Dear Little One,

It’s hard to believe that just a few short weeks ago, I could only dream about you — your face, your features, whether you were even a boy or a girl. And now, here you are. You. Impossibly perfect, you. 

Feeling your tiny fingers curl around my own and watching your face relax into milk-drunk contentment, it’s tempting to wish your life might always be so easy; that every need could be met with my arms and a rocking chair; that your face would never lose the serene calm enveloping it at this very moment. 

That’s not realistic, of course—especially not for you, military child. For you, dear one, you were born into a life not of your choosing; one that will challenge you, humble you, and — for better or worse— define you. 

You are a military child. Yours is less a path of smooth seas and more a trailblazer’s obstacle course. 

Part of me mourns the life I will never be able to give you, you sweet military child—the one I grew up knowing. There will be little continuity; few, if any, shared teachers between you and your siblings. Friendships will end abruptly and goodbyes will be routine. Family traditions will change with our circumstances. Treasured items, inevitably, will be lost to the PCS Gods.

Absence, your constant companion. 

You will probably never know the stability of a forever home. There will be no laughter as we reminisce over the ways in which its furniture and style have changed over the years. There will be no recollection of the plum tree that used to house a family of robins each spring or tales of rolling off the shed into giant snow piles year after year. 

There will be no nostalgic visits after growing up and moving away, because you were always moving away—your home base a moving target of time-limited emotional investment. You’ll likely never return to the tree under which you had your first kiss or get a free haircut from the neighborhood barber because he’s known you since you were knee-high-to-a-grasshopper and your money is no good to him.

No, your experiences will be scattered across the breeze, a patchwork of people and places tied together only by the power of your memory. But it is my sincere hope that that will be enough. Because this life may not be one of consistency, but it certainly is one of adventure. 

And wherever it leads, you will not be alone. You will have your brother, sister, and myself always. When duty carries Dad to far-off places, your heart may break but it will heal with pride of service and appreciation for honor.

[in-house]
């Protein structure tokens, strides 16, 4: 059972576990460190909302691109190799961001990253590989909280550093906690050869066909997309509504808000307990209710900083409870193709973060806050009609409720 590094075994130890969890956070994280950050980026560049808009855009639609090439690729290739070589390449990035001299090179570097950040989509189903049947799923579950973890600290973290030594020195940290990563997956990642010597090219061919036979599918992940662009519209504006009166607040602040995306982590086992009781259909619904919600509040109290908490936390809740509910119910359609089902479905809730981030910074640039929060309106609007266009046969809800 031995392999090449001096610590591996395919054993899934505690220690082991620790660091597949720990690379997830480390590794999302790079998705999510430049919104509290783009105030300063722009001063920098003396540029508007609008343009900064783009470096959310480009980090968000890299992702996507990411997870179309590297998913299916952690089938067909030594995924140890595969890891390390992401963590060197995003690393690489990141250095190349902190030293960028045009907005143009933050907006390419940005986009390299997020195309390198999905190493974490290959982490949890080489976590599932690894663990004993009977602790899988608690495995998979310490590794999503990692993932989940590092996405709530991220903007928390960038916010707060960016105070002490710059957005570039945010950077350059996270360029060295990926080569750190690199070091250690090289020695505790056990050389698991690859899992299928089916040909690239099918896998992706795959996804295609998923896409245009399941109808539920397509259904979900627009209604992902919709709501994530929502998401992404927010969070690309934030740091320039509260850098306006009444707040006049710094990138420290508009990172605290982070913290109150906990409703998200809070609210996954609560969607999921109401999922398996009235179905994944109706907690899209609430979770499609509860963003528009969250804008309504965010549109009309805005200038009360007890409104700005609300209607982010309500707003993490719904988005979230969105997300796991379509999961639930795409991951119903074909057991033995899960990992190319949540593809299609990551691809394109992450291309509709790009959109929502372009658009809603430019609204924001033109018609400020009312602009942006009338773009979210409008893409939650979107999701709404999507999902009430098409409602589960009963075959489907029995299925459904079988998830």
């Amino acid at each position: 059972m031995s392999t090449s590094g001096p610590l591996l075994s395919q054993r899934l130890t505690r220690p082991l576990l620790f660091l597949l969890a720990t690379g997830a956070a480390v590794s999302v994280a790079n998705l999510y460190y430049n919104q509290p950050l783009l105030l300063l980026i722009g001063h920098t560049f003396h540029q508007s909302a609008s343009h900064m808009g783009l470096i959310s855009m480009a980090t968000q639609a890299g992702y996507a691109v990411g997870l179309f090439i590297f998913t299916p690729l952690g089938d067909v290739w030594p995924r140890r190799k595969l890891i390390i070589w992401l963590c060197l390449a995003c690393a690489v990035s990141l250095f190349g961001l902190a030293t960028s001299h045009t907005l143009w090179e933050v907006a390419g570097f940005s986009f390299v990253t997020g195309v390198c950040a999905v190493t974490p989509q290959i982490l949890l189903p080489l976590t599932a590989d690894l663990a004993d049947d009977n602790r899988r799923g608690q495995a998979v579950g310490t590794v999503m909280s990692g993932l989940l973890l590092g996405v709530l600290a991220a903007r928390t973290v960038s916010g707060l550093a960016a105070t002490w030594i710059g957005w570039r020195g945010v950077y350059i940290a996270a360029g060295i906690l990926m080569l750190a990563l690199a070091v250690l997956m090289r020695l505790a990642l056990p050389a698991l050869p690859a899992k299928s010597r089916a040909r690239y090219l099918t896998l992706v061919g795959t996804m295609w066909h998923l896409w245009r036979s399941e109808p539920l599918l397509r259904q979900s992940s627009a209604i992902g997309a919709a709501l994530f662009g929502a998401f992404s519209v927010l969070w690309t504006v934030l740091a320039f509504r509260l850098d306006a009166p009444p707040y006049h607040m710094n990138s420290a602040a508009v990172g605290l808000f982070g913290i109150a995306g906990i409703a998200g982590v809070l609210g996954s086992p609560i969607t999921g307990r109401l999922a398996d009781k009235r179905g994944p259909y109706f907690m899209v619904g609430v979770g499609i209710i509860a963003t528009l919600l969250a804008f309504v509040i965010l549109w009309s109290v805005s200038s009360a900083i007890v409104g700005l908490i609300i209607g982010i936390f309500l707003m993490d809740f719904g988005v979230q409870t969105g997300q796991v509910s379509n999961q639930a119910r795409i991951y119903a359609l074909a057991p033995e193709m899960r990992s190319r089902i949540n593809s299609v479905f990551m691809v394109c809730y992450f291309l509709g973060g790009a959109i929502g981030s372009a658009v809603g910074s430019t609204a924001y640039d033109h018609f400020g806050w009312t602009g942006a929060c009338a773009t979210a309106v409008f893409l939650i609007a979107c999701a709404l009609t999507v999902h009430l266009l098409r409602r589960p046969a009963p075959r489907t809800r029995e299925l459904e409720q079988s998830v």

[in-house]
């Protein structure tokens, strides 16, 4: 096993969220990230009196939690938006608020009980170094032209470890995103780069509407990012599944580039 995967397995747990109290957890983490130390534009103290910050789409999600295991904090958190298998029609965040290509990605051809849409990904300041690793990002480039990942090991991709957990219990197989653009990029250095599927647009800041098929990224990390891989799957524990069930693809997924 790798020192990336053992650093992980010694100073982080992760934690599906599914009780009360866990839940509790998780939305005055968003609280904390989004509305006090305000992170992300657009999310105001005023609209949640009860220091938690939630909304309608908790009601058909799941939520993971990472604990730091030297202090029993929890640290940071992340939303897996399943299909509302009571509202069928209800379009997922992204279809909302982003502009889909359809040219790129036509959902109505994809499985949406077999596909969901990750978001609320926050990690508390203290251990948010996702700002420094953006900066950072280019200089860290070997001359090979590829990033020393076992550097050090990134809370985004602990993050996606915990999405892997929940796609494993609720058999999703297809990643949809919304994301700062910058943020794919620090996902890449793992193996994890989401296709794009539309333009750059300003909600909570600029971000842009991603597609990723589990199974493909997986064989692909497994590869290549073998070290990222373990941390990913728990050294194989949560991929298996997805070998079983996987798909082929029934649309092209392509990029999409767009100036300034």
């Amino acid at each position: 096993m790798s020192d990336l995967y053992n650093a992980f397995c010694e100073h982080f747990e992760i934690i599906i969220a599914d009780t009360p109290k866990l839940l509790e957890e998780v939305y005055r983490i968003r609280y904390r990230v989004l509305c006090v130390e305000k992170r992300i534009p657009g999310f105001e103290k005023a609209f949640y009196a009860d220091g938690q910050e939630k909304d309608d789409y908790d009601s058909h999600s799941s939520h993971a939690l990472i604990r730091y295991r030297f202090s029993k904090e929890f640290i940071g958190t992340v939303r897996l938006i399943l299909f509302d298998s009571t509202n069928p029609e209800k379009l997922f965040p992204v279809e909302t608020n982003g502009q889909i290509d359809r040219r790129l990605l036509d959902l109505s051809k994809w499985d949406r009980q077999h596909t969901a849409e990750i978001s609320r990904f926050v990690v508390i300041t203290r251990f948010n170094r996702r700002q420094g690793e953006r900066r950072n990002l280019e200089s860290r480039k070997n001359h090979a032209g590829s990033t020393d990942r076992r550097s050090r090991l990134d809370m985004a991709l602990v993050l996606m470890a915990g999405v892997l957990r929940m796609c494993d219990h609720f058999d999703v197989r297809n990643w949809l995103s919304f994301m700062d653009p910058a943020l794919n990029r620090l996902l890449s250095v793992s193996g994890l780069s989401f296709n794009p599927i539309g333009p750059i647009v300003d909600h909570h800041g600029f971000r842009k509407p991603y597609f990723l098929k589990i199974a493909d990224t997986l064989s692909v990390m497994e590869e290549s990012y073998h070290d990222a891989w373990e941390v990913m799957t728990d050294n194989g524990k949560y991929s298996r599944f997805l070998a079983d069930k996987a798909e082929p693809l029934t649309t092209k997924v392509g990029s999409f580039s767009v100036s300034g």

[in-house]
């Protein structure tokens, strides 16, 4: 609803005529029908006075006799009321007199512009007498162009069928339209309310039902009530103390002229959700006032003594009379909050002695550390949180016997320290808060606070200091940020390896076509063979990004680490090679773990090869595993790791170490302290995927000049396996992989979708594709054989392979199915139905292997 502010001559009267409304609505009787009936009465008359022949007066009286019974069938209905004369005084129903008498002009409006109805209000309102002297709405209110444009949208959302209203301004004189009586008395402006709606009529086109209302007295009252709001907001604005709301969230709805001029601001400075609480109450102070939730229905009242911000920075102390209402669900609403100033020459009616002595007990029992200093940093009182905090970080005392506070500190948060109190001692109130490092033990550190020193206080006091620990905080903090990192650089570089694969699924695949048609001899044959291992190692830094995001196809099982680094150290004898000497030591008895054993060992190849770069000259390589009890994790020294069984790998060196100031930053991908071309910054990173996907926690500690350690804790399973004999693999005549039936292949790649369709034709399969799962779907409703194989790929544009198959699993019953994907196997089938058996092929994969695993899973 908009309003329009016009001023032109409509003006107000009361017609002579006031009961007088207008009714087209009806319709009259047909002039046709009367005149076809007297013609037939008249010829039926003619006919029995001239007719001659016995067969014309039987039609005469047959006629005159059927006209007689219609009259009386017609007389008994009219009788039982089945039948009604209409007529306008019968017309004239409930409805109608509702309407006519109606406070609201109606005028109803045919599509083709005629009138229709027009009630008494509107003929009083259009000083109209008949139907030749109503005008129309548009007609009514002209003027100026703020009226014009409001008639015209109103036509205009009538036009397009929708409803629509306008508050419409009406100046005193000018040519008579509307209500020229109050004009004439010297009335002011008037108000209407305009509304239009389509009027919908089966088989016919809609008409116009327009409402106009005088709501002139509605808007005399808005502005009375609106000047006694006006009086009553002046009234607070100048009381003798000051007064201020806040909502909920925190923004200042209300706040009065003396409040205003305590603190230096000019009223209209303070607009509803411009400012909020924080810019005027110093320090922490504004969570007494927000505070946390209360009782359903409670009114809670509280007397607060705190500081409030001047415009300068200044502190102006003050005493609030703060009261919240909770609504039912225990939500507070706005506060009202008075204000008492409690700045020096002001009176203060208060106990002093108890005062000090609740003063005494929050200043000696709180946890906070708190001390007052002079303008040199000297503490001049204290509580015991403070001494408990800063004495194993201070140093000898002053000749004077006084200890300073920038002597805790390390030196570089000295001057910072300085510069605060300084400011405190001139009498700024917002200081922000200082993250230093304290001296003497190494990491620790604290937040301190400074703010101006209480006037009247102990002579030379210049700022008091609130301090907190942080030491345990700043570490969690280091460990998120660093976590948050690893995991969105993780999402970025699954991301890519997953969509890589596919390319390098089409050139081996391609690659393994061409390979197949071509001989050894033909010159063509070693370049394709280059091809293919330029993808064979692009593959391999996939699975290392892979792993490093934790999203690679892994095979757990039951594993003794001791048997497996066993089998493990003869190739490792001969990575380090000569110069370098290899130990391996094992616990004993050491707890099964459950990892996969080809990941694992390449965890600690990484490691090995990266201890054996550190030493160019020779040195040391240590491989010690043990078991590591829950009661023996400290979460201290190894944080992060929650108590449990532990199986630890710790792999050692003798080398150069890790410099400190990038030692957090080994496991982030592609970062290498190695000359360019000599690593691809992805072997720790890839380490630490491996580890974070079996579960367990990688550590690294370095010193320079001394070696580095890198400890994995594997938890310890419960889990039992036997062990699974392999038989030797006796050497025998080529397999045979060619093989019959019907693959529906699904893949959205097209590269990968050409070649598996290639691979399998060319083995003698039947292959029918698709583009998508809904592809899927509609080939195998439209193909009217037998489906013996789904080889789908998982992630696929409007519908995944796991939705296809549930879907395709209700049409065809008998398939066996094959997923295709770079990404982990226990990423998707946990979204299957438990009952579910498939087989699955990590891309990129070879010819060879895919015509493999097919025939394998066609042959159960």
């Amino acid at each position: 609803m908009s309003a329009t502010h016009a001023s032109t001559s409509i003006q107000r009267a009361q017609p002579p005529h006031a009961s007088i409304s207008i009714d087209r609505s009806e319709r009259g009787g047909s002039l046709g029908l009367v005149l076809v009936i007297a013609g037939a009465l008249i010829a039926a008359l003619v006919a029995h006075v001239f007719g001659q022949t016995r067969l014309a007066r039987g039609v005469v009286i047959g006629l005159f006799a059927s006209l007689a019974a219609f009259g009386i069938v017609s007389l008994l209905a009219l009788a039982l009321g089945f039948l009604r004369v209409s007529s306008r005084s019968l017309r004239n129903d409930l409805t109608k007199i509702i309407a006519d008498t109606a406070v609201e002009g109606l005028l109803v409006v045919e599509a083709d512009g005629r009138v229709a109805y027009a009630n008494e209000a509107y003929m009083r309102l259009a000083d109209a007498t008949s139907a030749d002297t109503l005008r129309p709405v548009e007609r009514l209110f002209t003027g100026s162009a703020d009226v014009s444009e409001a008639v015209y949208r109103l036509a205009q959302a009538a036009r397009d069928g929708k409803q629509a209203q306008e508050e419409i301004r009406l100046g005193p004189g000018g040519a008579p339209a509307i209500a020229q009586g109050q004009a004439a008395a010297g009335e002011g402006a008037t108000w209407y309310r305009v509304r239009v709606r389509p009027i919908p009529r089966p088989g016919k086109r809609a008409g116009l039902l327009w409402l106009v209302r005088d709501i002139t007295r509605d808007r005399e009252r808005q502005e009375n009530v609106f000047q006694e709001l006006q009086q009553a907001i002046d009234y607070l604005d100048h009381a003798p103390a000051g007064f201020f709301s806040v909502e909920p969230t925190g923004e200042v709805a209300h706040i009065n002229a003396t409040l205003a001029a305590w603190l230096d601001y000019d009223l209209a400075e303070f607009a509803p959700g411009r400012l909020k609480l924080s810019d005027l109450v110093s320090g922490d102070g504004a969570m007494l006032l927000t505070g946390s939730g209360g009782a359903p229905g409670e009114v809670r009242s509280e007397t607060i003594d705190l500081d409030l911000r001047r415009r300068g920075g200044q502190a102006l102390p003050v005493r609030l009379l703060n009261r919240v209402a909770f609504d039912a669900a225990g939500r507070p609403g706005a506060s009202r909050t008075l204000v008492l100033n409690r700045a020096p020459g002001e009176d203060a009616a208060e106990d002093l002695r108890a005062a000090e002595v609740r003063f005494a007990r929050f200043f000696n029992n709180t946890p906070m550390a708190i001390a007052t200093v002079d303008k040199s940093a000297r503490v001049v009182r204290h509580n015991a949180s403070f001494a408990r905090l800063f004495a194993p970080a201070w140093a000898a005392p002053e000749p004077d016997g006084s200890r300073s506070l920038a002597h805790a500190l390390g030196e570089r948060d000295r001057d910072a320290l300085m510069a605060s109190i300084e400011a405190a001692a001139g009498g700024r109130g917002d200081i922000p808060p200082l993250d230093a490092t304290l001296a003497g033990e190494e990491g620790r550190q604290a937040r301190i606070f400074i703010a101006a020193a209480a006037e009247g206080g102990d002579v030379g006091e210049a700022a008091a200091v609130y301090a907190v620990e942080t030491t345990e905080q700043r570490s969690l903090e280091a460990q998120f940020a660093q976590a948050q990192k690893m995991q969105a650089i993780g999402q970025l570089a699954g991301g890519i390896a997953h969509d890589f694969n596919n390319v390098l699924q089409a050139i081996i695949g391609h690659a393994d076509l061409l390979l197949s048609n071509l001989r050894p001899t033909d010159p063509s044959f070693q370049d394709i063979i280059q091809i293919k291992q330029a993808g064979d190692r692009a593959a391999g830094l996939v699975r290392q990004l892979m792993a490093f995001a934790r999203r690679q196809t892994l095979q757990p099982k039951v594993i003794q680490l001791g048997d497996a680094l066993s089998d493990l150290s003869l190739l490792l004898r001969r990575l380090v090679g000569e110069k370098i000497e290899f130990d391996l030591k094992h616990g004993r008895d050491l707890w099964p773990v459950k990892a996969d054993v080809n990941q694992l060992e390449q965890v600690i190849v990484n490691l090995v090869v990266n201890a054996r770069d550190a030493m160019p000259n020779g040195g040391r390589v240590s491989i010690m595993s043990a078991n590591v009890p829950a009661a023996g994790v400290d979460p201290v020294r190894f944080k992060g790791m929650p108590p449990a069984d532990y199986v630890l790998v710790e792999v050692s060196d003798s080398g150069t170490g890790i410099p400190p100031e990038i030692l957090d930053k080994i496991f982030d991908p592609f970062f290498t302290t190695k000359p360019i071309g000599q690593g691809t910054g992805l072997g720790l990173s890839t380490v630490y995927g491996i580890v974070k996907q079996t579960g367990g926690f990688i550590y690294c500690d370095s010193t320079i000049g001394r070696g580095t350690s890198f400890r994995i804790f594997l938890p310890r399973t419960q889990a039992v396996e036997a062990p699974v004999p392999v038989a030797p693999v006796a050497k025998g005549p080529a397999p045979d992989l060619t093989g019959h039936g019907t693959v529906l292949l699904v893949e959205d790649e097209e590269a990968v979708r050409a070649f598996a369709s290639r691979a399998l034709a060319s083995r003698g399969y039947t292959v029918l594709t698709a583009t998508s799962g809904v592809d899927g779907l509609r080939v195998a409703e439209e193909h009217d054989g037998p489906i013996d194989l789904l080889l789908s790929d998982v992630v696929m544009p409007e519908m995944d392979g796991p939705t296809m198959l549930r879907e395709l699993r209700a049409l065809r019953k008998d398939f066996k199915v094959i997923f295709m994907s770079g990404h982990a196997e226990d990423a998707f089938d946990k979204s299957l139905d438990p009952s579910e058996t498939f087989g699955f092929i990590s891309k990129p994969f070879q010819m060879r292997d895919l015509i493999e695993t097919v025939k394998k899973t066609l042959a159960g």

Wherever you go, there will be people supporting and loving you, lifting you up with thoughtful words and deeds from every corner of this great wide world. It seems impossible now, being so content to sway the day away in my arms, but your friendships will span the globe.

That’s the beautiful thing about this life—lonely as it may feel at times, you will connect with a multitude of people from different places and cultures. You, and they, will be better off for it.

So while part of me mourns the life I cannot offer you, another part rejoices in the knowledge that not only will you be OK but that, with a little support, you are destined to thrive. Because you may not have the same teachers as your siblings, but you will know how to succeed in uncertainty. You will learn to value genuine friendships, refusing to give away pieces of yourself to those undeserving. Your early frustrations will teach you invaluable patience and flexibility, while the loss of material belongings will remind you of what’s really important in life. And eventually, the loneliness you knew as a child will develop into an appreciation for reflection and self-care. 

That forever home may remain elusive, but my hope is that someday, wherever you go, you are able to rock your own child to sleep as I am tonight and feel at peace with the world; that you will breathe in that intoxicating baby smell and revel in the moment instead of worrying about whether you’ve provided the best crib, the trendiest clothes, the latest toys, or the most expensive photography sessions—because you will be content in the knowledge that none of those things make up a home. 

You, dear military child, you will know that home is a feeling; a whisper on the breeze; a patchwork of memories. That knowledge has seen me through and it will for you, too.

Always and forever, wherever you may go, I love you.


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Caitlin is a wife, mother and sometimes English teacher (thanks PCS schedule!), who is originally from the Chicagoland area. She jumped headfirst into military life after marrying her husband, James, in 2010, and has enjoyed a whirlwind of adventures ever since. Her favorite part of being a military spouse is the frequency with which her family is able to travel and explore new cultures. She enjoys snuggling her two children, cruising Netflix with her husband, and writing with her sister at their joint blog, Loud Is Ladylike. Caitlin is thrilled to be part of the Military Moms Blog team and looks forward to connecting with the many wonderful members of this community. 


  1. Thanks so much for this piece. I never moved growing up and am now on this military life adventure. I sometimes feel like I don’t know how to relate and offer support to my kids as we navigate this life. Thankfully we are all in this together and while there are many hurdles we jump through there are lots of advantages in this life.

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